Ineligible man downfield is an interesting rule. Essentially, any offensive lineman or a tight end/slot receiver who is "covered up" by an outside receiver cannot cross the line of scrimmage before the ball either crosses the line or is touched by a defender.
This is the penalty that ended South Alabama's last desperate attempt to complete a comeback against Navy and send the game into overtime.
Granted, it could have been the shoddy run defense that allowed Navy to run the ball 34 times for 316 yards and four touchdowns in the second and third quarter. This was likely a key factor in watching a 17-7 Jaguar lead turn into a 35-20 deficit heading into the fourth quarter.
This looked like it might start to resemble the Middies' game against Georgia Southern, but then the Navy run game got sloppy. Noah Copeland appeared to fumble but was ruled down just prior, and Navy proceeded to score and take a 42-27 lead. After a touchdown pass from Brandon Bridge cut the deficit to one score, the Midshipmen took over possession and Geoff Whiteside found a seam up the middle, almost broke free -- and was stripped of the ball. First down Jags.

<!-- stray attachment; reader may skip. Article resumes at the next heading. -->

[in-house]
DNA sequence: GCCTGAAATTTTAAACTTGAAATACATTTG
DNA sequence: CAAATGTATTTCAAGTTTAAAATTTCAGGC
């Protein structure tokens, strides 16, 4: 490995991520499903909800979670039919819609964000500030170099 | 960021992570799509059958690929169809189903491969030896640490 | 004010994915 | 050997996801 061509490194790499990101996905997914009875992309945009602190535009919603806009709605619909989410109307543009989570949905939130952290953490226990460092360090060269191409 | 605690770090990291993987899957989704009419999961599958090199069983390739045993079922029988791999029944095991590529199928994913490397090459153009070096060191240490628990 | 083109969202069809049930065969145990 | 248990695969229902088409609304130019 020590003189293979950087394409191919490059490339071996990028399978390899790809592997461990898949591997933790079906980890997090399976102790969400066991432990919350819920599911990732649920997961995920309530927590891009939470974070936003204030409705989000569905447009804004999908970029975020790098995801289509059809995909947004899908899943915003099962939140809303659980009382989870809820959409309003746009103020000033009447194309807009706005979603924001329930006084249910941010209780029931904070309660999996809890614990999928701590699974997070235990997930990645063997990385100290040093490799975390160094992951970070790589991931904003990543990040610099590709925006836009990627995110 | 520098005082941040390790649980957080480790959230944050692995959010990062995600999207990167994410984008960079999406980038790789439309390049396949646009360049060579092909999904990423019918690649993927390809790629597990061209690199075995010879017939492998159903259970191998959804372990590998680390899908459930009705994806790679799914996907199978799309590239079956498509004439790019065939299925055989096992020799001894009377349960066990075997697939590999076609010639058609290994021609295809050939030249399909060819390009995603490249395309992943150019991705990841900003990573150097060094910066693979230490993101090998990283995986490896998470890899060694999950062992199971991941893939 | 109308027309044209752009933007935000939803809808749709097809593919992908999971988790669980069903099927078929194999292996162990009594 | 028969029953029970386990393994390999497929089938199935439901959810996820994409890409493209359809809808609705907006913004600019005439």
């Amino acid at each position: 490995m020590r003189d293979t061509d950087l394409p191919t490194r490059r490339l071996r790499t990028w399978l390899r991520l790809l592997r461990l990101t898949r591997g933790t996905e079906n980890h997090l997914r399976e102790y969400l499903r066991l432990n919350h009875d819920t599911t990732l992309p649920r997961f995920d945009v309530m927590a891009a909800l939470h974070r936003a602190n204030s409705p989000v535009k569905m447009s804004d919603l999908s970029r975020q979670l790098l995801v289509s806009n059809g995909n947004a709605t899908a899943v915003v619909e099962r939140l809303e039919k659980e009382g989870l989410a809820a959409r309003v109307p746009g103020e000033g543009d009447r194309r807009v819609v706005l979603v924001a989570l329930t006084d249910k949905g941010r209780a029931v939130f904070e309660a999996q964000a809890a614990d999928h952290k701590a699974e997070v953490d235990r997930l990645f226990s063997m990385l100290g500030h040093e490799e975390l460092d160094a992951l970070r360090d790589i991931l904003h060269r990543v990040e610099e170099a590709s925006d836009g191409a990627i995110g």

They shot right down the field again, and scored to cut the deficit to 42-40, which is where things got interesting. On their two-point attempt, Bridge found Shavarez Smith in the corner of the end zone, and the game was tied at 42-42.
Except it wasn't. Somehow, the Jaguars were flagged for an ineligible man down field. I don't know how that happens when the line of scrimmage is the three, but it did. I didn't see it, but the flag was thrown. Try again from the eight.
This time, the play broke down, and Bridge sprinted up the middle, hurdled over a Navy defender who was still standing up and had the wherewithall to extend his arm into the end zone as he came back to Earth, and the score was tied at 42-42. No, seriously. Look:
Except it wasn't, because it turns out that the reason Bridge was able to escape the collapsing pocket was because Drew Dearman had wrapped up and rode his defender to the ground once he was beaten. Holding penalty, try again from the 18.
Once again Bridge dropped back, and this time his pass fell harmlessly into the gut of a Navy defender. Game over.
Hats off to the diehard Jaguars fans who hung around as the temperature dropped and their team slowly warmed. They played Navy to the wire, which is more that can be said for Georgia Southern, which means... something, right?
Hopefully they enjoy whatever bowl game they get to attend, because this kind of resilience definitely should be rewarded.